A Sporting Vacation
I believe in honesty. So . . . I’m skiing right now, but my “editor” said that if I don’t produce a column . . . no lasagna for me. Thus, 2011 is off to a spectacular sports start. Auburn has a national title for the decade until the NCAA decides to investigate Cam Newton. Alexander Ovechkin proved that he can score from his keester. Joe Flacco had a fourteen point second half lead, remains “that guy who sort of looks like the lead singer of Maroon 5,” and has yet to move on to “elite NFL quarterback.”
Furthermore, as I’m a few brews down, I won’t pretend that I did my usual research and fact checking. So naturally, I will be talking about baseball, baby! In honor of full disclosure, this article started as a Nationals column. I will live in DC for at least another fifteen months, so I saw this as an opportunity to get to know the local team of my favorite sport. It sounded fun, but with apologies to Sam Cowin and Cam Jenrich, the Nationals are boring.
You know what isn’t boring? Carlos Beltrán. Ok boys and girls, be careful with that chilly porcelain, I’ll set the Delorean, and let’s go back to 2004. Beltrán, then twenty-seven, had just finished one of the historically great seasons by a center fielder. He finished two home runs shy of joining the 40-40 club. He hit roughly ninety-four home runs against the Cardinals in the NLCS, including a 900 foot shot off the glass in Enron field, splintering the plexiglass and my self-awareness.
Beltrán then signed a Mets megadeal worth $119 million over seven years. As a reminder A-Rod signed his ten-year $252 million Rangers deal one year removed from his 1999 40-40 season. Well, Beltrán had it all: money, the New York market, and media doting. Beltrán was the pure baseball player -- the five tool player. He hit for power. He hit for average. He could steal bases. He had a plus glove and a plus arm.
On a personal note, this made me soooooo happy. A guy who had just dominated my beloved Cardinals and lost had just signed with one of the top three most hated teams (with the Yankees and Cubs). Plus he had just signed the übermegadeal. The stage was set for a decade of sports hating.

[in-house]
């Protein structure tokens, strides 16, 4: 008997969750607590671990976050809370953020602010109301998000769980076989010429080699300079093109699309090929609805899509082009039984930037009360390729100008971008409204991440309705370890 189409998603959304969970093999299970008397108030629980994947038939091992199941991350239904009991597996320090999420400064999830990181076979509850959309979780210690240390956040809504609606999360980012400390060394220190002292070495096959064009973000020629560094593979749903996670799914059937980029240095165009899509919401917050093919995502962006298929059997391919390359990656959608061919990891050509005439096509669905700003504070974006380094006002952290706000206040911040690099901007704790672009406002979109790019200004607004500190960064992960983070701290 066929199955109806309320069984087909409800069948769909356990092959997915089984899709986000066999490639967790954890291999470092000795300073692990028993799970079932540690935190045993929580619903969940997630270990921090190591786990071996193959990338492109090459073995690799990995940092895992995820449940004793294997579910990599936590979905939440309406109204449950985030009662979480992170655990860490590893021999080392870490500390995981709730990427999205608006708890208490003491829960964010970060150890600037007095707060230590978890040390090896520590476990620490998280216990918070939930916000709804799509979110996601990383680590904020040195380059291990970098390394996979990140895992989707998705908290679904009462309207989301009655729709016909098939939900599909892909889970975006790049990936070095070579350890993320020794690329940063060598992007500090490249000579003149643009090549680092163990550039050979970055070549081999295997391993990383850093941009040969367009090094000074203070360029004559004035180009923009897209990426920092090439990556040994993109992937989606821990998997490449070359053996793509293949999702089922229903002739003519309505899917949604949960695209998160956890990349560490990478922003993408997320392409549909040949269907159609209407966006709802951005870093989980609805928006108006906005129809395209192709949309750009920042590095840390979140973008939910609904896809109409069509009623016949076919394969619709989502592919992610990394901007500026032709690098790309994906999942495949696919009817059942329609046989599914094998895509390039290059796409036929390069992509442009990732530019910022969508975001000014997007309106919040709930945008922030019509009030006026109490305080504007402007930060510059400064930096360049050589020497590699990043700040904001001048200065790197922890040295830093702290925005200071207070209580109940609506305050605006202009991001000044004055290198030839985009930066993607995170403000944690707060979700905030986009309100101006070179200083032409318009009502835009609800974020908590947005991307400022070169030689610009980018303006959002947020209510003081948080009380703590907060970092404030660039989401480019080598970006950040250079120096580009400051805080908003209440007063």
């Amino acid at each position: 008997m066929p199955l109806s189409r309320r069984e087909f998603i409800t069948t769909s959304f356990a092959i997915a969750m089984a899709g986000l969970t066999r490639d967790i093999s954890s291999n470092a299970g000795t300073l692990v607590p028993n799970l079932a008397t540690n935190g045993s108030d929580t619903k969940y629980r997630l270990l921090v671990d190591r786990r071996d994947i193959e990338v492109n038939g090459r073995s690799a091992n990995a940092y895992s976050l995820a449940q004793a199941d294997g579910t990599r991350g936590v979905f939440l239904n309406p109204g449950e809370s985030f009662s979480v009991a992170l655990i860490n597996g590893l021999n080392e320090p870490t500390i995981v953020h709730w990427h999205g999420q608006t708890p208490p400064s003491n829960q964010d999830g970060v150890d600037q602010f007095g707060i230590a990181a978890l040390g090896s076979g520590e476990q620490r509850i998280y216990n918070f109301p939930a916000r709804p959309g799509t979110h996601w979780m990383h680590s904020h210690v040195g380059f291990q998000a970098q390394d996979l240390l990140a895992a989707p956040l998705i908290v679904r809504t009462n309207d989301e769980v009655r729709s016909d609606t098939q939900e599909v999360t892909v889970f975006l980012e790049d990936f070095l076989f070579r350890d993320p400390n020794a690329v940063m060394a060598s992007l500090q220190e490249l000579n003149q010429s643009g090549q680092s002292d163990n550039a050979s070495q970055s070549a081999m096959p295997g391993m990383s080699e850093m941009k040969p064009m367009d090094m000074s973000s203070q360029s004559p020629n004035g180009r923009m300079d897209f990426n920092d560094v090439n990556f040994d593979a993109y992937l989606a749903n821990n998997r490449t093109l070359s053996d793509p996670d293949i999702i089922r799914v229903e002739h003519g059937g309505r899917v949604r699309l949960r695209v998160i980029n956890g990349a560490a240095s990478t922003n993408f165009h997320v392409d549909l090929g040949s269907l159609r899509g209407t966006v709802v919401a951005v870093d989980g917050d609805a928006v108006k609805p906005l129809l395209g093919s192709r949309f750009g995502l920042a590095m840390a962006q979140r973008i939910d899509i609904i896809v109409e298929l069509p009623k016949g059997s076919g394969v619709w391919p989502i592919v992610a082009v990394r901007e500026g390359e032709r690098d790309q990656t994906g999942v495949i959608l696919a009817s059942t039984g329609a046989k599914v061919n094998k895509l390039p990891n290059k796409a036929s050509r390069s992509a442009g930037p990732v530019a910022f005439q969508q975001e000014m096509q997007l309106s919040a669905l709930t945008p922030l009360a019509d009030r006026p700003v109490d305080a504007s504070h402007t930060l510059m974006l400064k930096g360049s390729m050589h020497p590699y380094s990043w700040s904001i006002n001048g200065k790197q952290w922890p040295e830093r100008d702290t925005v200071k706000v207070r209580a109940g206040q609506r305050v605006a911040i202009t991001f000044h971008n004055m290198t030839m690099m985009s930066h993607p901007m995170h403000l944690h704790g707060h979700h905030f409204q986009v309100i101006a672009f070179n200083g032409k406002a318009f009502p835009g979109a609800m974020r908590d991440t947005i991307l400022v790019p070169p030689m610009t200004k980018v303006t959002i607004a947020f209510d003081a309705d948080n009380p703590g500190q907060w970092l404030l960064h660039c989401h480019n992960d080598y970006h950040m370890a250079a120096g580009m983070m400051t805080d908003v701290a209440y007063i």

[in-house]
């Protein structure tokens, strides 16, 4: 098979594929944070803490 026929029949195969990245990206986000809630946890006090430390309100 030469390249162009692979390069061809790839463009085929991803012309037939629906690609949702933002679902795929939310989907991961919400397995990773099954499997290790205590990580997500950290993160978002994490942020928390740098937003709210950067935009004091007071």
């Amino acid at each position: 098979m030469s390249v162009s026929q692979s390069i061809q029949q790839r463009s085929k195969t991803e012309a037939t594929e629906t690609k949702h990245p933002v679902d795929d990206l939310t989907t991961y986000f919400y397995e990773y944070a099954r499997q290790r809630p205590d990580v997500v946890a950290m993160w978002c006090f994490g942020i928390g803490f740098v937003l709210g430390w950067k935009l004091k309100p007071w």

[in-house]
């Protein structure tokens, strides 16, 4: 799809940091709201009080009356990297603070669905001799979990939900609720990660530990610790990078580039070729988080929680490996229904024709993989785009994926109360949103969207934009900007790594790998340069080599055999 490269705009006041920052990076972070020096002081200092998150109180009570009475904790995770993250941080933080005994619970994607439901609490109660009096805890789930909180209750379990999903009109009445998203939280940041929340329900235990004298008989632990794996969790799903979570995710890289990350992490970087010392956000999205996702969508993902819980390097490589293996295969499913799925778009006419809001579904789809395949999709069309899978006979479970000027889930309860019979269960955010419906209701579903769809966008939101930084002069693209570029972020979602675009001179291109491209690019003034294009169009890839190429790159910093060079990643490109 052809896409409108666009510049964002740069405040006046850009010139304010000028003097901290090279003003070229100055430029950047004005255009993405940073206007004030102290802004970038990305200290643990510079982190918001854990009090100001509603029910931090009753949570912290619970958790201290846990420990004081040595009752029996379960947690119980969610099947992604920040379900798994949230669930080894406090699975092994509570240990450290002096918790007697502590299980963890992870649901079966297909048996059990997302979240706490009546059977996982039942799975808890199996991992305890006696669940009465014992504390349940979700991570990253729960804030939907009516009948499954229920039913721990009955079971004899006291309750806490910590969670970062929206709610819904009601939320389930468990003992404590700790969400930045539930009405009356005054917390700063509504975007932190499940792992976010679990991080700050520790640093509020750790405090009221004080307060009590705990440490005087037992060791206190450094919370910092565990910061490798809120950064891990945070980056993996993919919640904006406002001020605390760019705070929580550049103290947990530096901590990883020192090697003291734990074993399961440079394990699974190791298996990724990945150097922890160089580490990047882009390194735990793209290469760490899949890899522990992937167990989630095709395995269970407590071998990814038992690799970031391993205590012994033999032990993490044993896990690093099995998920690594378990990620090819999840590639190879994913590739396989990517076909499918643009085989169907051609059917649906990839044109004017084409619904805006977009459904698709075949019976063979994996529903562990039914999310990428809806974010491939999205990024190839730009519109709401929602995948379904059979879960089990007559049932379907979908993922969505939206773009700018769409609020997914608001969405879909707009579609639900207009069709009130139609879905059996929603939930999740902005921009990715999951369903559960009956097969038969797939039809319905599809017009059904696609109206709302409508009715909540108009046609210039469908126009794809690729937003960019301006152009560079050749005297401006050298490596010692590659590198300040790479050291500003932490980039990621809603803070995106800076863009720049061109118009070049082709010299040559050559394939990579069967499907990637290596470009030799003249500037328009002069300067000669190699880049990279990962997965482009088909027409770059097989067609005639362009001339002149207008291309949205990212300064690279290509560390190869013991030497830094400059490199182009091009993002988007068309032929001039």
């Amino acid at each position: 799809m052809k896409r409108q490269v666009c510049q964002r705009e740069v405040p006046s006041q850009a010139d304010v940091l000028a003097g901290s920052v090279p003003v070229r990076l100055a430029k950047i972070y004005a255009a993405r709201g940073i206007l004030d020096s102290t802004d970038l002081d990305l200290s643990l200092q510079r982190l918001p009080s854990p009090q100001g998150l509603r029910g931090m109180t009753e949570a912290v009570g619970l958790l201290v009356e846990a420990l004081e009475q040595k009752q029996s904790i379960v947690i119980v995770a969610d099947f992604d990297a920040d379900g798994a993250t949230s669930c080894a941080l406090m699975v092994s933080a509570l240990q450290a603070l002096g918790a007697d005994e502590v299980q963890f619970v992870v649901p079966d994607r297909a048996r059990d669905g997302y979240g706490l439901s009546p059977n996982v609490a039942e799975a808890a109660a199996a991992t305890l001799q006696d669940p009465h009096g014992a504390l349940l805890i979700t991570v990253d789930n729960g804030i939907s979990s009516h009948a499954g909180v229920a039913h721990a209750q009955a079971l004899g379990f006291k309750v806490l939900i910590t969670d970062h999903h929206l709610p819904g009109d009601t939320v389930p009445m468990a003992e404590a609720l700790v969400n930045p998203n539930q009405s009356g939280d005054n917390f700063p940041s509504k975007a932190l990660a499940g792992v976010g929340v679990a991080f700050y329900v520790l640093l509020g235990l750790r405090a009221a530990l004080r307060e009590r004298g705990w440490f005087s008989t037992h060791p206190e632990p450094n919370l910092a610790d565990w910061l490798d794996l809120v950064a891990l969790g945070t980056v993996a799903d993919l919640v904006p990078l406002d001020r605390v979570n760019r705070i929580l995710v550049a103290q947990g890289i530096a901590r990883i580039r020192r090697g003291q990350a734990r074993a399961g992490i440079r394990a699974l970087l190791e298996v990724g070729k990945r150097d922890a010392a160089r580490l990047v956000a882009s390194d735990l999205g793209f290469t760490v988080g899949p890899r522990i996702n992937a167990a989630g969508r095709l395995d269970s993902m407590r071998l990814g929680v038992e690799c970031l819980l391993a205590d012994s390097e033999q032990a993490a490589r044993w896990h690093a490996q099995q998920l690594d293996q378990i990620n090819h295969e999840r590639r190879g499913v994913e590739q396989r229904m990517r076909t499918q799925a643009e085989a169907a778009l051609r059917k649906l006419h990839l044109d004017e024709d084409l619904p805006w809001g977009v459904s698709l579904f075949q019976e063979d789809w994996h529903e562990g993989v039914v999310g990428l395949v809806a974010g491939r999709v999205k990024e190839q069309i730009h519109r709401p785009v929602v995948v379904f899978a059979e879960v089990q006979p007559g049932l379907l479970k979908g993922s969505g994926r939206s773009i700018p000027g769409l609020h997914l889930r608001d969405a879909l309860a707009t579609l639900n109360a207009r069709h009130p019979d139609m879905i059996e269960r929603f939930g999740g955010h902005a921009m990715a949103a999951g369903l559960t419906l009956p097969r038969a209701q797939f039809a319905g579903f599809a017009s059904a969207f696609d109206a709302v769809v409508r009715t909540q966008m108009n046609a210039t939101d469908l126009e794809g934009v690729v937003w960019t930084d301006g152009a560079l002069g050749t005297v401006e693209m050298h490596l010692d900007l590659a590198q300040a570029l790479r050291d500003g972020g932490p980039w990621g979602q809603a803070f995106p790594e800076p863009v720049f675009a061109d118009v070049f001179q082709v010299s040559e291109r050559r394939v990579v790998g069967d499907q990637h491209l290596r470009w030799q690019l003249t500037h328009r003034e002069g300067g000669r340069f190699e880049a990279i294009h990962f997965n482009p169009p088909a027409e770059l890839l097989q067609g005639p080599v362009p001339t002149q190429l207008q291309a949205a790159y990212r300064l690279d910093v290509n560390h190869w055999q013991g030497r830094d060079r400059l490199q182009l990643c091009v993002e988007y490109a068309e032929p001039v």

But then he unexpected happened. Beltrán turned out to be . . . just ok. He has had one top ten MVP season since 2005. He battled injuries. He stopped stealing bases. He turned into a guy with doubles-power. This actually has bummed me out. I think you should know by now that I value excellence in sport above all else. Most importantly, I can’t really sports-hate him. You don’t sports-hate Rickie Weeks. You sports-hate super stars like Jeter or Griffey or Bonds or Ortiz (notice that those players need only one name).
So what happened? How did a five-tool player in his prime worth over $100 million fall so far? As you may have guessed, I have a theory. Five tool players are twenty-six-year olds. Baseball players, like all athletes, must evolve as they age to sustain excellence. Beltrán will be thirty-four next season, and I wonder if he’s trying to be a twenty-six year old baseball player in a thirty-four-year old body.
I’d love to bring up Mays and Mantle because they were too center fielders, but let’s stick to the rules. I will only talk about players who I have seen play after 1995 so that I can pretend like I know what I’m talking about. So let’s think about Jim Edmonds. He was a five-tool player with the Angels. But then he developed a big power stroke with the Cardinals, dropped the average a bit, and relied on his speed less. In other words he became an player with older skills. He parlayed that into a major league career as a forty-year old, leaving gracefully as a platoon corner outfielder with the Brewers.
Now I don’t know what lies in store for Beltrán, but I know he needs to change. Wow. That article ended abruptly. Now for my punishment: I promise to remember deadlines. I promise to remember deadlines. I promise to remember deadlines. I promise to remember deadlines. I promise to remember deadlines. I promise to remember deadlines....